Locals blast proposed HDs drilling

The long-awaited Forest Service study of six energy companies' plans for gas extraction in the HD Mountains is drawing heat. Even though the environmental impact statement released last Thursday calls for fewer new wells than were proposed, a broad-based group of locals are criticizing public agencies for bowing to industry demands.

The Northern San Juan Basin Coalbed Methane Draft Environmental Impact Statement studies a proposal by the companies BP America, Pure Resources, XTO Energy, Elmridge Resources, Petrox Resources and Exok to develop approximately 300 new coalbed methane wells in the region. The most controversial part of the proposal deals with the HD Mountains, a roadless area southeast of Bayfield. Conservationists and residents charge that more than 100 new wells in the HDs would threaten stands of old-growth ponderosa pine, abundant wildlife and the very health and safety of their homes and families. The proposal would also put 60 miles of new roads into a designated roadless area.

"This is an incredibly reckless and destructive project and the EIS makes that abundantly clear," said Mark Pearson, executive director of San Juan Citizens' Alliance. "They will dry up people's water wells, impact homes with methane seeps, cut most of the old growth in the HDs, create landslides with their new roads, and they're waiving most of the environmental rules to do it."

Pearson added, "They expect that in two homes on Faucet Gulch Road, the residents will be at risk because of methane seeps. I haven't really seen any other government proposal where they acknowledge that they could kill people with their plan."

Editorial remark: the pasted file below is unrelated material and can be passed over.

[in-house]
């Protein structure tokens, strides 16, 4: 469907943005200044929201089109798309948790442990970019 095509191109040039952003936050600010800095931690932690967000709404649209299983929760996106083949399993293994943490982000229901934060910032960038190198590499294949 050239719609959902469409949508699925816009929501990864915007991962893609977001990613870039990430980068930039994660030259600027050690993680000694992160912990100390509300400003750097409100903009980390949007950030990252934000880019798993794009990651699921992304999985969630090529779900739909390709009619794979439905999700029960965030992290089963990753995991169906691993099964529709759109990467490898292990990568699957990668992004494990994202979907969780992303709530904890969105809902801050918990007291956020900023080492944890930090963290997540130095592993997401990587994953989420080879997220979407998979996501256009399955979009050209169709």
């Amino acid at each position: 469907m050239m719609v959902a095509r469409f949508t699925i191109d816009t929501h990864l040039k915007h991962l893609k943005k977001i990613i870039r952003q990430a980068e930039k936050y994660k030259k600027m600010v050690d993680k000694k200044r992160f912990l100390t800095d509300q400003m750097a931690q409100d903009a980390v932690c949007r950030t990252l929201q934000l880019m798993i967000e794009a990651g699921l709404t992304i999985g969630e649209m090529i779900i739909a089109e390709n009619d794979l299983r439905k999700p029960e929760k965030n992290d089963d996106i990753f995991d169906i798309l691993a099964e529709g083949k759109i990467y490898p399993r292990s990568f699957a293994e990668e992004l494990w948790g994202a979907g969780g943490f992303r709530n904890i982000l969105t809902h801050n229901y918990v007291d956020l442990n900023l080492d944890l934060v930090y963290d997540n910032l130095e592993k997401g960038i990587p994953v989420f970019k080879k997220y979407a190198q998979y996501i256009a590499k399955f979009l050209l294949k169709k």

Jim Fitzgerald owns a farm adjacent to the HD Mountains and accused the Forest Service of bowing to industry pressure. "I'm heartsick that the Forest Service betrayed the wildlife, trees and watershed it is supposed to protect and instead chose the industry's bulldoze-and-drill alternative," he said. "The recommendation also betrays the people who love the HD Mountains. By caving in to the oil and gas industry, the Forest Service will ignite months or years of strife and conflict in Southwest Colorado."

The Forest Service counters that the EIS is the result of an exhaustive study of the physical, social and biological impacts from development of the proposed gas wells. The agency also stresses that the preferred alternative of 300 new wells is more of a suggestion than a mandate. The Forest Service will make a final decision only after hearing from the public and will accept comments through Sept. 8.

Fire restrictions to begin Monday

Responding to a lack of precipitation and steadily increasing fire danger, the San Juan Public Lands Center will begin enforcing fire restrictions on Monday, June 21. The restrictions apply only to the lower elevations of regional public lands.

"Our large dead fuels are exhibiting very low fuel moistures, and the grasses, which greened up so nicely this spring, have begun to cure out, increasing the chances of a human-caused fire escaping," said Ron Klatt, fire management officer for the Columbine Public Lands Office.

As a result: campfires are limited to permanent fire rings or grates within developed campgrounds; smoking is limited to vehicles, buildings or 3-foot wide areas cleared of vegetation; chainsaws and other internal-combustion engines must have approved, working spark arresters; acetylene and other torches with an open flame may not be used; andthe use of explosives is prohibited. From Highway 550 east to Wolf Creek Pass, the low zone includes all San Juan Public Lands outside of the South San Juan and Weminuche wildernesses. West of Highway 550 over to the Utah border, the zone includes lands south of Kennebec Pass, Spruce Mill Road and the West Dolores Road.